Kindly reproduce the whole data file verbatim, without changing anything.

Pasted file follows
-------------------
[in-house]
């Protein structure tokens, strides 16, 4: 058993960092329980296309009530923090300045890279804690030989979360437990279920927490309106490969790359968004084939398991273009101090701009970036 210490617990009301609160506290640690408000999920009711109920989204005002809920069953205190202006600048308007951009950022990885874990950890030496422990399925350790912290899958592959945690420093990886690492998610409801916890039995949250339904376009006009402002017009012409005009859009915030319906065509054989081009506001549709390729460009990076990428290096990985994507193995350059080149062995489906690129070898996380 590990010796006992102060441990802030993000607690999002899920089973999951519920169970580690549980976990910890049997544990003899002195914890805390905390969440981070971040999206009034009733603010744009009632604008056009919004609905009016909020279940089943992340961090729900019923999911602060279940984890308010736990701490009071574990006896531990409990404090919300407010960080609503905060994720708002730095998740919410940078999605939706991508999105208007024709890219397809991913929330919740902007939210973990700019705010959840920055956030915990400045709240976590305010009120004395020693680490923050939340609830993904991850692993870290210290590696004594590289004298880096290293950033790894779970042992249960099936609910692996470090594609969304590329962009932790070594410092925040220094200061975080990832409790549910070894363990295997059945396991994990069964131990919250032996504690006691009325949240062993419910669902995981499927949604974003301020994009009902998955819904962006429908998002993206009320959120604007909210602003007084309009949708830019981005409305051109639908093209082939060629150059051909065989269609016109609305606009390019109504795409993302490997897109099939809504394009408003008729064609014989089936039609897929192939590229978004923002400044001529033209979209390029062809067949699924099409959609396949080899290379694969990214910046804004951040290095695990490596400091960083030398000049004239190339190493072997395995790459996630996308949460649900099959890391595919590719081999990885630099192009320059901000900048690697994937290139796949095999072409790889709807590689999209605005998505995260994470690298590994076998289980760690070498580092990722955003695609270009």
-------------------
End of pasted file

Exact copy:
[in-house]
């Protein structure tokens, strides 16, 4: 058993960092329980296309009530923090300045890279804690030989979360437990279920927490309106490969790359968004084939398991273009101090701009970036 210490617990009301609160506290640690408000999920009711109920989204005002809920069953205190202006600048308007951009950022990885874990950890030496422990399925350790912290899958592959945690420093990886690492998610409801916890039995949250339904376009006009402002017009012409005009859009915030319906065509054989081009506001549709390729460009990076990428290096990985994507193995350059080149062995489906690129070898996380 590990010796006992102060441990802030993000607690999002899920089973999951519920169970580690549980976990910890049997544990003899002195914890805390905390969440981070971040999206009034009733603010744009009632604008056009919004609905009016909020279940089943992340961090729900019923999911602060279940984890308010736990701490009071574990006896531990409990404090919300407010960080609503905060994720708002730095998740919410940078999605939706991508999105208007024709890219397809991913929330919740902007939210973990700019705010959840920055956030915990400045709240976590305010009120004395020693680490923050939340609830993904991850692993870290210290590696004594590289004298880096290293950033790894779970042992249960099936609910692996470090594609969304590329962009932790070594410092925040220094200061975080990832409790549910070894363990295997059945396991994990069964131990919250032996504690006691009325949240062993419910669902995981499927949604974003301020994009009902998955819904962006429908998002993206009320959120604007909210602003007084309009949708830019981005409305051109639908093209082939060629150059051909065989269609016109609305606009390019109504795409993302490997897109099939809504394009408003008729064609014989089936039609897929192939590229978004923002400044001529033209979209390029062809067949699924099409959609396949080899290379694969990214910046804004951040290095695990490596400091960083030398000049004239190339190493072997395995790459996630996308949460649900099959890391595919590719081999990885630099192009320059901000900048690697994937290139796949095999072409790889709807590689999209605005998505995260994470690298590994076998289980760690070498580092990722955003695609270009």